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Article created: Thursday, April 24, 2014
Article modified: Saturday, November 8, 2014
One-of-a-kind configured .45 Cal Luger, stamped R1
and only known, extant, original 2-page 1907 dated letter, personally signed by
Georg Luger to Brigadier General William Crozier,
U.S. WAR DEPARTMENT Office of Chief of Ordnance.
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About the Letter

This article begins featuring an original typed two page, one-of-a-kind, very historical letter personally signed by Georg Luger to Brigadier General William Crozier, U.S. Army Chief of Ordinance[1]. The letter, typed on St. Regis Hotel Company letterhead, New York City, high quality bond paper stationary, details the results of Luger's personal testing of the only known 1907 .45 Cal FA 4 06 chambered Luger at the U.S. Army Springfield Armory in Springfield, Massachusetts. This letter represents Georg Luger's personal involvement and final effort to sell the .45 Cal FA 4 06 Luger to the U.S. Army. Formally of the E. Scott Meadows collection, featured on page 389 of U.S. MILITARY AUTOMATIC PISTOLS 1894 – 1920, © 1993 (see below), the letter is currently part of the LOB collection.


U.S. MILITARY AUTOMATIC PISTOLS 1894 – 1920 by E. Scott Meadows

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The typewritten text on the back side of the second page of this two page letter was added on the same day in New York City as the January 26, 1907 St. Regis Hotel letterhead dated first page, while the Office of Chief of Ordnance WAR DEPARTMENT receipt stamp is dated January 28, 1907, two days later. Since New York City is approximately 142 miles from Springfield, Massachusetts and it is not certain that Crozier was in Springfield at the time, or for that matter, if ever personally involved with the Springfield small arms tests, therefore, the letter was probably delivered, either by mail or courier to the Washington, DC WAR DEPARTMENT, Office of the Chief of Ordnance as indicated in the letter, which is 214 miles from New York City. Washington, DC is where Georg Luger probably intended to meet with Brigadier General William Crozier. Based on the pin hole in the upper left corner of each page of the two-page letter, suggests that it was considered a very important document from the inventor of the Luger, that after it was read, should be displayed for everyone to see, was subsequently, pinned on a message board, and based on the rust mark or stain around the hole, probably for a long time.

The records indicate that throughout the U.S. Army small arms test program with the Luger, much correspondence transpired between Hans Tauscher, the DWM local representative, and General Crozier. The subject Luger letter is important for several reasons, mainly that it is the only known documented Georg Luger signed, English language correspondence regarding the .45 Cal FA 4 06 barrel chambered Luger and the 1907 U.S. Army small arms test program. Secondly, the mention in the letter of Luger’s intent to demonstrate his new "Automatic Repeating" rifle to Crozier, at the time, only a prototype not widely known to the world, never took place, and for whatever reason the rifle mentioned was never submitted to any other government. Finally, in the letter where Luger states his urgent need to return to Germany is widely interpreted to mean he was needed by DWM, which was negotiating the largest Luger contract to date for DWM with the German Army for what was to be forever known as the P.08 or Pistole 08, the standard issue handgun serving the German Army during both World Wars.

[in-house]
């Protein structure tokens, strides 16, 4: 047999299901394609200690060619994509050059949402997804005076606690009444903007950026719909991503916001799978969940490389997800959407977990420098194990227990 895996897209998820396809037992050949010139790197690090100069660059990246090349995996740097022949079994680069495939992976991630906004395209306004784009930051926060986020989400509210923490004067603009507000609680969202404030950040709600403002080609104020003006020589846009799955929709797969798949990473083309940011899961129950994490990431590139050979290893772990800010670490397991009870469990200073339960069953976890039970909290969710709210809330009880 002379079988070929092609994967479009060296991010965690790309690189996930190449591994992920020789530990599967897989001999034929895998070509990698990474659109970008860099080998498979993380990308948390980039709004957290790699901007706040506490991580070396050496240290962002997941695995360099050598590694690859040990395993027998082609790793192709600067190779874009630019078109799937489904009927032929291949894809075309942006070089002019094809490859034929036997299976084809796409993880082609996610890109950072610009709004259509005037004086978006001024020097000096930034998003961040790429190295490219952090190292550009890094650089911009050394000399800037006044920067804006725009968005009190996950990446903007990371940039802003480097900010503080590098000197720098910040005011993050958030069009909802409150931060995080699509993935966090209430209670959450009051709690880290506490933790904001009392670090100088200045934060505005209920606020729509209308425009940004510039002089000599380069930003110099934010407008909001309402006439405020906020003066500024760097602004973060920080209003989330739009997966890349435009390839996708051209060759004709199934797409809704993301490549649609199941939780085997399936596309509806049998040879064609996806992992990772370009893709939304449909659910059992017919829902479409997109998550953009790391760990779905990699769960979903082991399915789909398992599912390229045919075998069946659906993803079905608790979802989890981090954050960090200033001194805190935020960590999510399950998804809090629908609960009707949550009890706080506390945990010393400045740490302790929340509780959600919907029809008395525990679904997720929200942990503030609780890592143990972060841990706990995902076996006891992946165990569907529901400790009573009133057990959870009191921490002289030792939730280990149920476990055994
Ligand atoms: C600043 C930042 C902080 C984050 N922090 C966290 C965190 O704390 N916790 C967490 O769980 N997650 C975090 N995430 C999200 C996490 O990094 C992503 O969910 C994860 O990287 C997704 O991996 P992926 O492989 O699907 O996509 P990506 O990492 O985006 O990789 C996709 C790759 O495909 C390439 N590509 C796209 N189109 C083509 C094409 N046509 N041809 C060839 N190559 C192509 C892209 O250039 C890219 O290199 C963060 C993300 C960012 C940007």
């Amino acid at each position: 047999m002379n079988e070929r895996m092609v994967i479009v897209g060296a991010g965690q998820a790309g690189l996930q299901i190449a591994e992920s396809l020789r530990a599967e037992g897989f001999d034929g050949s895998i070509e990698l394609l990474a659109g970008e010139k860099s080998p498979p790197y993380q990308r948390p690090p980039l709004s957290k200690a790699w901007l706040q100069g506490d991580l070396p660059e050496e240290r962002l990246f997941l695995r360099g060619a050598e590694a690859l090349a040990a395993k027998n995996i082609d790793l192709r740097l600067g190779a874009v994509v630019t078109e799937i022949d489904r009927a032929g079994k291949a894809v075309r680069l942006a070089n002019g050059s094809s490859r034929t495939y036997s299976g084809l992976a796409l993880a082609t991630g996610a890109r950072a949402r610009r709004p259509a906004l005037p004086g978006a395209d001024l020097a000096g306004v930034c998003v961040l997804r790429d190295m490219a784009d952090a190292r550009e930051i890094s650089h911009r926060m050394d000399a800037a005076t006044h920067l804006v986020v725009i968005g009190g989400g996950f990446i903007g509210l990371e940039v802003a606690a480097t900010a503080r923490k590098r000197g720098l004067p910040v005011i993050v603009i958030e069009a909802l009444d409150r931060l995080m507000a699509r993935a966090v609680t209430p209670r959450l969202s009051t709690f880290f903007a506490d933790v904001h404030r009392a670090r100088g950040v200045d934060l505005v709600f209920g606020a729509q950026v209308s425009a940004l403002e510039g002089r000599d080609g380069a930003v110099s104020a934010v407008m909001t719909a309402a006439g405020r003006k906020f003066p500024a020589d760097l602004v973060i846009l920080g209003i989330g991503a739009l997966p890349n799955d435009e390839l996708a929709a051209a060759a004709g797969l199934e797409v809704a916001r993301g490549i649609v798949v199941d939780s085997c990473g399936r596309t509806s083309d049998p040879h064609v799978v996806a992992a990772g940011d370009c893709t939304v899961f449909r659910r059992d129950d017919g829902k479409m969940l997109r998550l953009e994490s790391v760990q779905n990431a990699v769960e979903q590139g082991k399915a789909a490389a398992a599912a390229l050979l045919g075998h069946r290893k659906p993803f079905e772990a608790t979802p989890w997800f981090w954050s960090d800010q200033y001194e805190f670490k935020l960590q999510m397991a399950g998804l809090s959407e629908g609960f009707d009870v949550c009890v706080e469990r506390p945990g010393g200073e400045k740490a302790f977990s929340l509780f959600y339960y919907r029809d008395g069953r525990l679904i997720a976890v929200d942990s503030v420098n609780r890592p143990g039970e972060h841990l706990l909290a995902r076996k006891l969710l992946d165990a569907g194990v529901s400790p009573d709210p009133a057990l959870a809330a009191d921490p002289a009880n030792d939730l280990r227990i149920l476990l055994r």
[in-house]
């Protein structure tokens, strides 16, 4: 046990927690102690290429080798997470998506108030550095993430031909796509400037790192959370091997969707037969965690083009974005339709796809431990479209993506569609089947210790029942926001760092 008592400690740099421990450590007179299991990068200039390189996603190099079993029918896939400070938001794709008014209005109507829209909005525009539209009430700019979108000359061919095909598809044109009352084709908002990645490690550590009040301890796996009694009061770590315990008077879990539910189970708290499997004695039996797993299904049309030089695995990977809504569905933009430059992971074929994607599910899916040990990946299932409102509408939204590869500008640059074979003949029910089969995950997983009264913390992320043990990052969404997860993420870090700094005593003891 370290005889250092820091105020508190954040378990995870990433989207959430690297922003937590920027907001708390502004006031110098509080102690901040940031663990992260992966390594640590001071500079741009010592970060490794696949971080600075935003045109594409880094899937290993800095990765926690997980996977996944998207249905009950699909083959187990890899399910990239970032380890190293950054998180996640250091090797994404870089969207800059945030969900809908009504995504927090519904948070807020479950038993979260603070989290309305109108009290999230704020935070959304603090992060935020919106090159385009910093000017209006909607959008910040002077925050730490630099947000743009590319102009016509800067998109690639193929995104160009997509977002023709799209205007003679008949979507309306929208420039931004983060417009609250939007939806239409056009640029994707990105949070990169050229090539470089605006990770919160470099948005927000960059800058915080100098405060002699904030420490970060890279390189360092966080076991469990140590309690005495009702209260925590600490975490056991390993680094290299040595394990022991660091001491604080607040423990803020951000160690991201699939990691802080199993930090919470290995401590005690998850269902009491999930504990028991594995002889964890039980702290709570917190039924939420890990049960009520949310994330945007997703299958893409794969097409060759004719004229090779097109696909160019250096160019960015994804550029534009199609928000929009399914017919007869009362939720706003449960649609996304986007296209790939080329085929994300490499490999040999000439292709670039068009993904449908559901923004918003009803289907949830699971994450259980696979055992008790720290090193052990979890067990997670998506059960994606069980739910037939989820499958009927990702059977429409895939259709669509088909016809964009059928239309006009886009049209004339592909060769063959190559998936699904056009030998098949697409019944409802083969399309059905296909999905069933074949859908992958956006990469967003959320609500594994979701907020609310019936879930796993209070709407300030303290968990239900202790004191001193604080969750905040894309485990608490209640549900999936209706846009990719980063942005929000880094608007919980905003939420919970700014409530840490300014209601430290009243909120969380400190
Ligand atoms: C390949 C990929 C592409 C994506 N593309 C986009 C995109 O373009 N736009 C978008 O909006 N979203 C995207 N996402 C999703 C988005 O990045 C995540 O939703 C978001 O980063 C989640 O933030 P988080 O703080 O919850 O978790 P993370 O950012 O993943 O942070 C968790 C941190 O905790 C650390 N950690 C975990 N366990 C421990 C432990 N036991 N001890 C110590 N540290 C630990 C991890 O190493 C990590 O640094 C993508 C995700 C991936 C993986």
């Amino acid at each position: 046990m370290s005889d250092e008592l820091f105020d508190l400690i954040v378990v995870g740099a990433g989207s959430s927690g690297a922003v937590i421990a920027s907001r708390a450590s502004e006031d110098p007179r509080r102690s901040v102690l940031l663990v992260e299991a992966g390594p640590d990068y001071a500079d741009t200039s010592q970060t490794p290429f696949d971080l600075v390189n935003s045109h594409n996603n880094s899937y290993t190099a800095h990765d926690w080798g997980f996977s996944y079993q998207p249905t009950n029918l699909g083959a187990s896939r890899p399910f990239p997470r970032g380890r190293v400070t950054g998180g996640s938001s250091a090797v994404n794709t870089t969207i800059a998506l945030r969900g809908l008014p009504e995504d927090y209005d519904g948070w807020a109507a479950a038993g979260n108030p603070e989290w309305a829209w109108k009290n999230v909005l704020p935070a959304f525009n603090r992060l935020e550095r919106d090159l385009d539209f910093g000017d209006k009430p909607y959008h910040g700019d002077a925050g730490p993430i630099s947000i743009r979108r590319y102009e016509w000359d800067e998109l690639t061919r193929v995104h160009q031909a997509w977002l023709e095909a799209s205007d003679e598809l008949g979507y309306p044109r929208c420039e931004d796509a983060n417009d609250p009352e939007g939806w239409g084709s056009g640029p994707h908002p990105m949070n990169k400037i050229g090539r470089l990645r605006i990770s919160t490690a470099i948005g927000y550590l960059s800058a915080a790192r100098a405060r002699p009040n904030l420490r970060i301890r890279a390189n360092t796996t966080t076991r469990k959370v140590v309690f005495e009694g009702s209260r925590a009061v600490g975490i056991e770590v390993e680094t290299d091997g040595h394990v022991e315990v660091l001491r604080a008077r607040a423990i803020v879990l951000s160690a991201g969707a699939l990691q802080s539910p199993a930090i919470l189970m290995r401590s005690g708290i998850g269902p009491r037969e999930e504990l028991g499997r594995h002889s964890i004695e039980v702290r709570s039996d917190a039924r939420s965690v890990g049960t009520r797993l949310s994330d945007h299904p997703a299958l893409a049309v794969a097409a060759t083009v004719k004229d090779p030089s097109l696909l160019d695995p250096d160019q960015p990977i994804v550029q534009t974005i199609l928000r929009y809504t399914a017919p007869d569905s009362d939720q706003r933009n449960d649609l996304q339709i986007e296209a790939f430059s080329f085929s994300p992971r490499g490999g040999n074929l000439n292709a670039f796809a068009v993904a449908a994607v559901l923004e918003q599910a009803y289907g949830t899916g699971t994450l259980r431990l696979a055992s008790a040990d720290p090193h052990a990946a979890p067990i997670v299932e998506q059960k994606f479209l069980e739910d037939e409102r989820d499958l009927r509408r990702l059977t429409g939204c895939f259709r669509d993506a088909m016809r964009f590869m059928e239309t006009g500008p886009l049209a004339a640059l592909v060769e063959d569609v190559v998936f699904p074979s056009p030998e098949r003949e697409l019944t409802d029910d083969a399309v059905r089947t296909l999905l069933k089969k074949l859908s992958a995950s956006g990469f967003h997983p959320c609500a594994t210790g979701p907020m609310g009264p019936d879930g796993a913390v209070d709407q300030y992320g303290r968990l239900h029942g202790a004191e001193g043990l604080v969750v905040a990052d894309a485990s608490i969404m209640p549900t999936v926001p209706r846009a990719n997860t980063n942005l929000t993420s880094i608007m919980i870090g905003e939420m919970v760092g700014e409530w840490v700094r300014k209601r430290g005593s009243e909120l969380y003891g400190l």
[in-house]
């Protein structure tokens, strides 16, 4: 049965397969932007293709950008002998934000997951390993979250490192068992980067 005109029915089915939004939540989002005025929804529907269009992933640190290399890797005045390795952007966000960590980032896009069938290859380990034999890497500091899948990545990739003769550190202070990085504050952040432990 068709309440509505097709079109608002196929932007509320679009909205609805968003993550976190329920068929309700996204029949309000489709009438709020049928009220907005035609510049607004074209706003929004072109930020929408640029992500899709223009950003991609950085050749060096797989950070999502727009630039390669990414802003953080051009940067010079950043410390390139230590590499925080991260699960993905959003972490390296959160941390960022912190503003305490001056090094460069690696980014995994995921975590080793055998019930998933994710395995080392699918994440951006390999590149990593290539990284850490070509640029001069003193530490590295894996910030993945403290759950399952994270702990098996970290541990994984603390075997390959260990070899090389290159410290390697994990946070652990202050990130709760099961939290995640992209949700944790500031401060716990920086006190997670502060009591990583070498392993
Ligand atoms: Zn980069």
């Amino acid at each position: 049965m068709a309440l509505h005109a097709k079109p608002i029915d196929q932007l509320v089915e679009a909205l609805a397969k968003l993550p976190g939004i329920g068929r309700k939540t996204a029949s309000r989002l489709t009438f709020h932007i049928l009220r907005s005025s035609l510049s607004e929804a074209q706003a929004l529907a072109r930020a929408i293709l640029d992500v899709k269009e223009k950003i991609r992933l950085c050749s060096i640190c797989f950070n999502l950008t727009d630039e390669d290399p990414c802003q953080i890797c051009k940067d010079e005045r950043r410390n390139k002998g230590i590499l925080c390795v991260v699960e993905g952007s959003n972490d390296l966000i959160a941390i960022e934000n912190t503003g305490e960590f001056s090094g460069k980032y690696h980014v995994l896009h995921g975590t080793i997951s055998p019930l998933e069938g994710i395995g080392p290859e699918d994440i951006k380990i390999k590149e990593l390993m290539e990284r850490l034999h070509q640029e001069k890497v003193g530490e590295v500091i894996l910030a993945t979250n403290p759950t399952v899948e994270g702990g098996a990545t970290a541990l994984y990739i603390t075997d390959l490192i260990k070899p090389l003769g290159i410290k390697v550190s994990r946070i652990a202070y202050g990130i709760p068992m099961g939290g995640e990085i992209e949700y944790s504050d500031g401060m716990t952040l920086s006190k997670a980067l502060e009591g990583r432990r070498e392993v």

.45 Cal Luger R1

Featured is a very unique and one-of-a-kind configured .45 Cal Luger, stamped R1. It was assembled for Dr. G. Sturgess by M. Krause of KrausewerK, San Mateo, California in the mid-2000s using a spare original DWM .45 Cal head stamped FA 4 06 cartridge chambered, 120 mm barrel provided by G. Sturgess. R1 is stamped on the frame front only, with the only other stamping being an entwined GL logo on the rear link.  

The unique, one-of-a-kind KrausewerK configuration .45 Cal Luger with an Aberman reproduction receiver, toggle link assembly and frame with an unusual 60 degree grip angle, is fitted with the G. Sturgess original DWM FA 4 06 chambered 120 mm barrel spare that was originally made up for the 1906/7 U.S. Army trials test program. An identical 120 mm FA 4 06 .45 Cal barrel configured example, except with a production 55.5 degree angle frame, was personally tested by Georg Luger at Springfield Armory in January 1907 with the test results described in a January 26, 1907 personal, two page letter signed by Georg Luger addressed to Brigadier General William Crozier, U.S. Army Chief of Ordnance.

Prior to the exception of G. Sturgess test firing of R1, defined by Sturgess as a hybrid, with modern M1911 .45 ACP rounds, after receipt from KrausewerK, the only other ammunition ever fired through this barrel was by DWM in Berlin, 100 plus years ago, and would have been 1906 Frankford Arsenal manufactured/provided trials FA 4 06 head stamped cartridges[*] and/or period DWM manufactured DWM K 513 head stamped .45 caliber ammunition.  A DVD video recording, which included the firing of .45 Cal Luger R1 was done by Sturgess titled: PARABELLUM-The Story of the Luger was provided with purchase of his three volume book set titled: The Borchardt & Luger Automatic Pistols.